Theater Journal for Mar. 1, 2003

When Showtunes Aren't

by John Kenrick

There was a time when showtunes were a key part of American popular music. But after hard rock conquered the airwaves and record charts in the mid-1960's, Broadway found itself singing essentially for its own enjoyment. Millions of ticket buyers have hummed along in the ensuing decades, but theatre producers periodically wonder how to lure in the millions more who sought their entertainment elsewhere.

Appealing to these new generations has been an elusive goal. Hair and Jesus Christ Superstar pulled it off, but most early rock musicals have been mercifully (and justifiably) forgotten. Got Tu Go Disco came and went in a rather loud heartbeat. Rent connected with the music of the 1990's, but no other show has managed to follow in its footsteps. And none of the songs in Rent have ever appeared on the pop charts.

In recent years, an increasing number of musicals have relied on proven pop tunes. Revues like Leader of the Pack and Smokey Joe's Cafe have had a certain appeal, but they didn't pretend to be book shows. All that has changed. The songwriters behind the pop group ABBA have achieved almost shocking international success by building the musical comedy Mamma Mia around a dozen or so of their old pop hits. Choreographer Twyla Tharpe fulfilled long-frustrated hopes of staging a Broadway smash by cobbling Billy Joel's vintage tunes into the warmly received dance musical Movin' Out. At least these shows use live singers and musicians – Susan Stroman's Contact won the Tony for Best Musical by having a sexy cast dance to a few old records. All of these shows are certainly inventive, but none of them contain songs written for stage performance in a book musical or revue. In other words, in all these hit musicals, there is not a single showtune in the house.

Now comes the musical adaptation of the film Urban Cowboy, which is augmenting new songs by theatrical composer Jason Robert Brown with a slew of pop-county bestsellers by everyone from Willie Nelson and Clint Black to the Dixie Chicks. If you're going to set a show in a honky-tonk, I suppose its easier and cheaper to use existing songs, but mixing old and new in a mish-mosh sounds downright tacky.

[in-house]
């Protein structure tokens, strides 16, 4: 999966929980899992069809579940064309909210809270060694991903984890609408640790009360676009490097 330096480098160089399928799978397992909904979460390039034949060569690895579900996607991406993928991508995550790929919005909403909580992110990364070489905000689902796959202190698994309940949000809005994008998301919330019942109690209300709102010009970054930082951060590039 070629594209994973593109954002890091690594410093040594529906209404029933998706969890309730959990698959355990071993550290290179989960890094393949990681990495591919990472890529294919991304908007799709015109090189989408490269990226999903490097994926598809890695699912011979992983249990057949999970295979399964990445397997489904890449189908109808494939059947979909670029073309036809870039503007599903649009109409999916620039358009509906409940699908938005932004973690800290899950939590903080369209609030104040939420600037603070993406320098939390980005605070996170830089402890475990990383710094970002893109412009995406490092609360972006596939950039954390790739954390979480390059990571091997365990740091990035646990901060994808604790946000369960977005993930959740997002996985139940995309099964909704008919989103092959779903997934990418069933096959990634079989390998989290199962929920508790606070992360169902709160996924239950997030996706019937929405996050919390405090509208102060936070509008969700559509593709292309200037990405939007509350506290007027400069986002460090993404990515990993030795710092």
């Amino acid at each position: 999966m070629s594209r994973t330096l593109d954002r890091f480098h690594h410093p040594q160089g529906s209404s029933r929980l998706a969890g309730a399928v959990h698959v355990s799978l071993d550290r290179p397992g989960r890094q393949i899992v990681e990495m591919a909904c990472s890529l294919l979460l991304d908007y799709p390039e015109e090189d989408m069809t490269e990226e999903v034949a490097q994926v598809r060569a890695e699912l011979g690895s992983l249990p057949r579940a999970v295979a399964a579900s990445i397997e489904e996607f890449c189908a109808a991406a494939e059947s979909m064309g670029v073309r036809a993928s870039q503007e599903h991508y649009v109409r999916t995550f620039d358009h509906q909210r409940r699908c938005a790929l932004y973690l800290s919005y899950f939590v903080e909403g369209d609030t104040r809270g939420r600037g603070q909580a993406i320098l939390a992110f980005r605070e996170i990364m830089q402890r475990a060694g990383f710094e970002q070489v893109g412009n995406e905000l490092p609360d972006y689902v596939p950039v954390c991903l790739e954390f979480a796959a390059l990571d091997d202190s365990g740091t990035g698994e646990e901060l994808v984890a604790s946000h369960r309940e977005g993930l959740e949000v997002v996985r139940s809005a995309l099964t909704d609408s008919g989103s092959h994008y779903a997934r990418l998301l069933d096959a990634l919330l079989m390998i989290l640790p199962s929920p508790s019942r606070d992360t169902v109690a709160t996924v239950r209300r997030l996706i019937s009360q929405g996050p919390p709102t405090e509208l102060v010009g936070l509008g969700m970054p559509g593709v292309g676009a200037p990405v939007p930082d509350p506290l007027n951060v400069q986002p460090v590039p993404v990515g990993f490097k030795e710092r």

It is fascinating to see how trends can change over the years. Now, instead of the world coming to Broadway in search of hit songs, Broadway is getting its hit songs from the rest of the world. Has Broadway given up all hope of creating a hit song of its own? Possibly. Consider the current crop of theatre composers. Jason Robert Brown has never written a hit show, let alone a hit showtune. Because he disregards the public's clear disinterest and keeps plugging away at it, he has developed a following among critics and theatre lovers. Since Brown's producers know he can't write a bona fide hit song, they are letting him provide some plot-related numbers while relying on pre-proven hits – and a lead actor with a well-muscled torso – to keep audiences awake. (They are also throwing in some songs by Jeff Blumenkrantz, an actor whose songs have not been heard on Broadway before now.) Urban Cowboy may turn out to be a winner, and I may wind up enjoying it, but it amazes me that so many re-hashed films with re-hashed pop songs rate as stage-worthy Broadway projects today. At this rate, musicals will soon have to be labeled like those paper products that boast how much recycled content consumers are getting.

You think I'm being cynical? Not at all – I'm just pointing out how cynical the folks behind these pseudo-musicals are. $100 a seat for rehashed pop songs? Now that's what I call cynical! But if ticket buyers are willing to fork over $100 a seat for this stuff, it's hard to blame those who are willing to fleece them. Theatrical diarrhea like the Broadway versions of Saturday Night Live and Footloose proved that it has become almost impossible to underestimate the taste of the American public. When Bob Fosse tried to offer up some old songs in Big Deal (borrowing his plot from a movie) back in 1986, audiences stayed away. Now, old films with old hit songs sell tickets. While making a profit matters, this dependence on used pop is getting a little sad and scary. Stephen Sondheim was only too right when he said –

"It has nothing to do with theatre at all. It has to do with seeing what is familiar. We live in a recycled culture." (NY Times Magazine, Mar. 12, 2000, p. 40)

What's next? Damned if I know. I'll just keep hoping that enough creative people and open minded producers will remain on the scene to give us truly original works – and that quality revivals of the classics will remind audiences what a genuine Broadway musical looks, sounds and feels like. The giddily fresh and funny score of Hairspray is an all-too isolated note of hope in the current sea of Broadway re-vamps. If I want to listen to blasts from the pop past, I know a diner in Queens that has a jukebox jammed with golden oldies, 25 cents a pop. When I go to Broadway, and pay Broadway ticket prices, I'd still prefer to hear a showtune.

Silly me.

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